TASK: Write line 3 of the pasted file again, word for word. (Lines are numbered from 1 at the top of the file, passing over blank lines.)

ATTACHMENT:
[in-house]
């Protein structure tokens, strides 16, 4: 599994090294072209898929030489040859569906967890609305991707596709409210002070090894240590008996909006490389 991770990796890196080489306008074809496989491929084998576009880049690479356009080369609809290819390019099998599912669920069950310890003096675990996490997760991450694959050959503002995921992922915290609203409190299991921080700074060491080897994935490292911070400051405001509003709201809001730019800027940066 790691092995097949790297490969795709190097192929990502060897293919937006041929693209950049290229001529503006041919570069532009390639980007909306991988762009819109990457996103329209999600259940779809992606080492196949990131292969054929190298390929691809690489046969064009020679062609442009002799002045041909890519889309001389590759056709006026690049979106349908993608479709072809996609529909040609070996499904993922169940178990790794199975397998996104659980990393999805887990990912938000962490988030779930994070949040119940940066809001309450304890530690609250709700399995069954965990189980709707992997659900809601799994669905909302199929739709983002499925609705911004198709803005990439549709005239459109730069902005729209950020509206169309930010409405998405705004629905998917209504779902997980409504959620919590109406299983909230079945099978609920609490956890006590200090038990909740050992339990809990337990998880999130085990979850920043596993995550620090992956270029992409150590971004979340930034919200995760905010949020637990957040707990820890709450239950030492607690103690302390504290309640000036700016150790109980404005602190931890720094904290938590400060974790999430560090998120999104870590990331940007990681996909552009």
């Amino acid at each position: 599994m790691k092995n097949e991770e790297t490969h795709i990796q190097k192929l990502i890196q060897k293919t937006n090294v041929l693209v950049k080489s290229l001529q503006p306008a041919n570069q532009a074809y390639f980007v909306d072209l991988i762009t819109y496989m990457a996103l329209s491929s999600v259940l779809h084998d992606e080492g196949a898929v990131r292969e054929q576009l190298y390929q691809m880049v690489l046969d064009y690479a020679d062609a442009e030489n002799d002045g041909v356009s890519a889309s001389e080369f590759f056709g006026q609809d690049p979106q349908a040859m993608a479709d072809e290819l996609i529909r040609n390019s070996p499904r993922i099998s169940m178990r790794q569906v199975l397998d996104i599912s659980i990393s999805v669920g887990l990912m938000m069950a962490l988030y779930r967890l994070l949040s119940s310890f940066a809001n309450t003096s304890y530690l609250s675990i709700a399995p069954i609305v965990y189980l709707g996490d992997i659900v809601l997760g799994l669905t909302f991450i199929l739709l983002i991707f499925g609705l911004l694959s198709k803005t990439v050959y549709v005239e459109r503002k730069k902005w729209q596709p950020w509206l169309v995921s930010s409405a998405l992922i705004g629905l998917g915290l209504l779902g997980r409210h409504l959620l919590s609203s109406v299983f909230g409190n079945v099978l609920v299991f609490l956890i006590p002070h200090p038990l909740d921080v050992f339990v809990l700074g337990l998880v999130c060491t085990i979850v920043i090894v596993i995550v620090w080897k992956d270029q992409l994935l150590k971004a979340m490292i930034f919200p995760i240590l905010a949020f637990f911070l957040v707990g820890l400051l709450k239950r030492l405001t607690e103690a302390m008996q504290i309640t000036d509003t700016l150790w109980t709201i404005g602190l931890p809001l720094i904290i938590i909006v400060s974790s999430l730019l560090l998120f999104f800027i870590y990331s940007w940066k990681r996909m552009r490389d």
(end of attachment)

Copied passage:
């Amino acid at each position: 599994m790691k092995n097949e991770e790297t490969h795709i990796q190097k192929l990502i890196q060897k293919t937006n090294v041929l693209v950049k080489s290229l001529q503006p306008a041919n570069q532009a074809y390639f980007v909306d072209l991988i762009t819109y496989m990457a996103l329209s491929s999600v259940l779809h084998d992606e080492g196949a898929v990131r292969e054929q576009l190298y390929q691809m880049v690489l046969d064009y690479a020679d062609a442009e030489n002799d002045g041909v356009s890519a889309s001389e080369f590759f056709g006026q609809d690049p979106q349908a040859m993608a479709d072809e290819l996609i529909r040609n390019s070996p499904r993922i099998s169940m178990r790794q569906v199975l397998d996104i599912s659980i990393s999805v669920g887990l990912m938000m069950a962490l988030y779930r967890l994070l949040s119940s310890f940066a809001n309450t003096s304890y530690l609250s675990i709700a399995p069954i609305v965990y189980l709707g996490d992997i659900v809601l997760g799994l669905t909302f991450i199929l739709l983002i991707f499925g609705l911004l694959s198709k803005t990439v050959y549709v005239e459109r503002k730069k902005w729209q596709p950020w509206l169309v995921s930010s409405a998405l992922i705004g629905l998917g915290l209504l779902g997980r409210h409504l959620l919590s609203s109406v299983f909230g409190n079945v099978l609920v299991f609490l956890i006590p002070h200090p038990l909740d921080v050992f339990v809990l700074g337990l998880v999130c060491t085990i979850v920043i090894v596993i995550v620090w080897k992956d270029q992409l994935l150590k971004a979340m490292i930034f919200p995760i240590l905010a949020f637990f911070l957040v707990g820890l400051l709450k239950r030492l405001t607690e103690a302390m008996q504290i309640t000036d509003t700016l150790w109980t709201i404005g602190l931890p809001l720094i904290i938590i909006v400060s974790s999430l730019l560090l998120f999104f800027i870590y990331s940007w940066k990681r996909m552009r490389d």